What the company doesn’t mention is that in California, standing alone in the corner of a room staring at people while recording them through Glass could land you in jail. As the Digital Media Law Project explains, “California makes it a crime to record or eavesdrop on any confidential communication, including a private conversation or telephone call, without the consent of all parties to the conversation.” They continue:

If you are recording someone without their knowledge in a public or semi-public place like a street or restaurant, the person whom you’re recording may or may not have “an objectively reasonable expectation that no one is listening in or overhearing the conversation,” and the reasonableness of the expectation would depend on the particular factual circumstances. Therefore, you cannot necessarily assume that you are in the clear simply because you are in a public place.

Over at Slow News Day, Beth Spotswood asks “is there a line when it’s cool and when it’s not?” Well, recording people at a business with a stated policy banning photography, such as at the Zeitgeist, could provide such “an objectively reasonable expectation” that they won’t be subject to electronic eavesdropping. Or maybe not! So no, there is no bright line as my lawyer friend would say. It’s decided on a case-by-case basis, so pushing the issue could take you from creepy to court proceedings faster than you can say “Glass, search for criminal defense attorneys.”

In the aforementioned Google+ thread, Mautone’s fellow Glasshole Stephen Cerutti has already suggested that someone create an app to track businesses that don’t allow patrons wearing devices on their face capable of secretly recording employees and customers. And by “someone,” I have to presume he means “someone else,” because did I mention inordinately entitled?

Let Them Eat Apps

Facebook Investor Says Site Really Takes the Edge Off Global Capitalism

Look, Silicon Valley, if you don’t want to be seen as entitled shitheels with a severe empathy defficiency, don’t let arch-libertarian and critic of women’s suffrage Peter Thiel off the Seastead, not even to talk to Forbes“I think generally there’s a trend toward equality in the sense that everyone has access to Facebook and Dropbox and LinkedIn and all these services.” He went on to argue that the depression in wages due to globalization is the real problem, not technology. I’d like to propose we’re getting fucked both ways at the same time.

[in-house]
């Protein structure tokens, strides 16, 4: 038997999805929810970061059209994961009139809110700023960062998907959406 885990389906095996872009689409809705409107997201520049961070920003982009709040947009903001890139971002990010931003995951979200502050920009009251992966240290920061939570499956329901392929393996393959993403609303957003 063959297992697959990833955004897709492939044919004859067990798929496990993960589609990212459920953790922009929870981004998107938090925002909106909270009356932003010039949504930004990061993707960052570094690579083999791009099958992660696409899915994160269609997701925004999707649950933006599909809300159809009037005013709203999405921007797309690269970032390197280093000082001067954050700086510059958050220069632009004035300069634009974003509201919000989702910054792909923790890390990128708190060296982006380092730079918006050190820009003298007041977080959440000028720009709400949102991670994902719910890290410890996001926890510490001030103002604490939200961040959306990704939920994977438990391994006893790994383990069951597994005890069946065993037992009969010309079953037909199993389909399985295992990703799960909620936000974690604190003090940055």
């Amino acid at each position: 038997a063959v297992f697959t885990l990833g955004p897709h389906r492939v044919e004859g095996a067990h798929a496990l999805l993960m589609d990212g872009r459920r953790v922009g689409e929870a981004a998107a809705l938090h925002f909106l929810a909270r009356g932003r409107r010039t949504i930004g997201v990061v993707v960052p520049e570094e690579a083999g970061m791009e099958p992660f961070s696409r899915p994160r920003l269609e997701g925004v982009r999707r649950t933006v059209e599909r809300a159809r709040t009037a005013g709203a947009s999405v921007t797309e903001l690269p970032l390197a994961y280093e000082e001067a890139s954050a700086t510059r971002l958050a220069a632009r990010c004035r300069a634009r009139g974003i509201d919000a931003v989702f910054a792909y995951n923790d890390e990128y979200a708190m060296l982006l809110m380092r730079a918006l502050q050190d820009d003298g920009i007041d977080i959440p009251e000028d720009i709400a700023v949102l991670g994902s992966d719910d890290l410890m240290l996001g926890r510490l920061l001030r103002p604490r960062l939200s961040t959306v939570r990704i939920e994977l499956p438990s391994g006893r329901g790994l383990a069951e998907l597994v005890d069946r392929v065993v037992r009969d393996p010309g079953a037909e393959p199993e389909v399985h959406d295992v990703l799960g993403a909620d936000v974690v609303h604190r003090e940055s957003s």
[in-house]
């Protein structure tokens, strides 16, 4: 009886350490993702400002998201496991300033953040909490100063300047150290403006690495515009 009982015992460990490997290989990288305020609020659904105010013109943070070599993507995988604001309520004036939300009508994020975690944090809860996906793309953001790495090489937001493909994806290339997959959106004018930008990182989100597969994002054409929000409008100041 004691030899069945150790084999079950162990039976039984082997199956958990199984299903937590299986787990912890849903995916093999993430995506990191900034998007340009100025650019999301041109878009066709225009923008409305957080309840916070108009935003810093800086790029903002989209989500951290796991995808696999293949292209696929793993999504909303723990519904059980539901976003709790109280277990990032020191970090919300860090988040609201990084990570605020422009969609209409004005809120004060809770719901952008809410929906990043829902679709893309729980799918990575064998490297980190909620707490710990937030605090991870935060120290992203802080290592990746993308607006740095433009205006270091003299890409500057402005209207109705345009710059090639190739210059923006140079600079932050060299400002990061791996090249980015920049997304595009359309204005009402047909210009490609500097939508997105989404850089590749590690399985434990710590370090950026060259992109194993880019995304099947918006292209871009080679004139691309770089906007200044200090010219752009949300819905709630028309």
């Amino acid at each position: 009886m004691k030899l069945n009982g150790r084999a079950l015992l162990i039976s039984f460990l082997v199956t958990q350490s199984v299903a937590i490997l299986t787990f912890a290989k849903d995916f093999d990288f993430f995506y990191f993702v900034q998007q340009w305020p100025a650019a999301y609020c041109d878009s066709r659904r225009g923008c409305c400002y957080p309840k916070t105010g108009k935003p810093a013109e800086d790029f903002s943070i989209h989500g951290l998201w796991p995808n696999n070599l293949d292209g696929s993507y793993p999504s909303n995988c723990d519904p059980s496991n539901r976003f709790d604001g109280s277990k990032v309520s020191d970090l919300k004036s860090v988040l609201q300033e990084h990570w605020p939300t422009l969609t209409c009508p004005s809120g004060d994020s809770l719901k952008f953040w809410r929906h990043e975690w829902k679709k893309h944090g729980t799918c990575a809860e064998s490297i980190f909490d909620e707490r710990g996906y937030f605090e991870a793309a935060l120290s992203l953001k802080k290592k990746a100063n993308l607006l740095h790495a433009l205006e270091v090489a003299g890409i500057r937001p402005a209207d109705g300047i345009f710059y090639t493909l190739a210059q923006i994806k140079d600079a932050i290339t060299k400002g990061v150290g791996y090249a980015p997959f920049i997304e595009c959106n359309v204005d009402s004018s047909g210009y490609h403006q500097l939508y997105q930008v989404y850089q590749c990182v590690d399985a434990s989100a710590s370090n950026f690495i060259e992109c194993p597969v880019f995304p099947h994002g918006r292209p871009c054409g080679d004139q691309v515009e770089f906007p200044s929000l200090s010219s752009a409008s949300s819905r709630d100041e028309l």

Speaking of games that aren’t zero-sum: Pretty sure we can make fun of bros for their questionable fashion sense and their terrible ideas simultaneously as well. It’s called multitasking.

Thiel also had high praise for WhatsApp co-founder and likely billionaire Jan Koum for “heroically” escaping the “welfare trap,” which Forbes detailed in “The Rags-To-Riches Tale Of How Jan Koum Built WhatsApp Into Facebook’s New $19 Billion Baby.” Would you like another anecdote that’s not actually indicative of aggregate social mobility trends? Okay, how about Marc Roth, a formerly homeless man who found work with skills learned at TechShop, where “I was thinking this is where I’m going to sit and send out resumes and have coffee and warmth.” All due respect to TechShop, Marc Roth and, for that matter, Jan Koum—I’ve been as close to homeless as no one wants to be; I have relied on city, state and federal social programs; it is pretty shitty and you can’t fault anyone for wanting to escape—but a few blocks away the DPW is reportedly hosing people down again and the San Francisco Public Library considers increasing the penalty for having a “strong oder” at Mayor Ed Lee’s request.

So naturally it makes perfect sense that Greg Gopman is considering a run for political office.

Photos by David Orban and Flickr user The Pageman

Dear Sucker

San Franciscans Wait Two Hours in the Rain For Day-Old New York Bagels

Photo by @marmotilla

San Francisco reached peak pop-up pretentiousness this morning as throngs of bored foodies waited for “nearly two hours” for day-old New York bagels.

Taking place at Dear Mom, the Mission’s magnet of mediocrity, budding restauranteurs importers Sonya Haines and Wes Rowe unveiled their “Eastside Bagels” hustle, which sees Russ & Daughters bagels flown in from New York and flipped for $6 (bagel with cream cheese) to $12 (full bagel sandwich).  According to tweets from Andy Cooper, who suffered through the humiliation so we didn’t have to, the entire ordeal was a pointless exercise in doom and decadence:


The news of slow service and sell-outs led to an artisan riot, as moist customers raised their decorative pitchforks and hurled mildly-restrained criticism at the non-chefs.  Some poor schmuck even came up from San Jose, much to her frowny face:

While we’ve become dizzy with all the eye-rolling, we cannot help be impressed by the brilliance of this pop-up and its ability to lure people into the most degrading “yuppie bread line” possible.  Here are some other pop-up ideas to subsidize your next East Coast vacation:

  • “Box O’ Joe” Irish coffee pop-up at Buena Vista.
  • $12 reheated slice of Crazy Dough’s.
  • Bottles of water, filled from the bathroom sink of a West Philly Wawa.
  • $2 week-old Dunkin’ Donuts Munchkins.
  • Scratched Dropkick Murphy’s CDs purchased at various Quincy garage sales.
  • Coolers full of authentic snow collected from Brooklyn (gross old dirty snow, not the fresh stuff).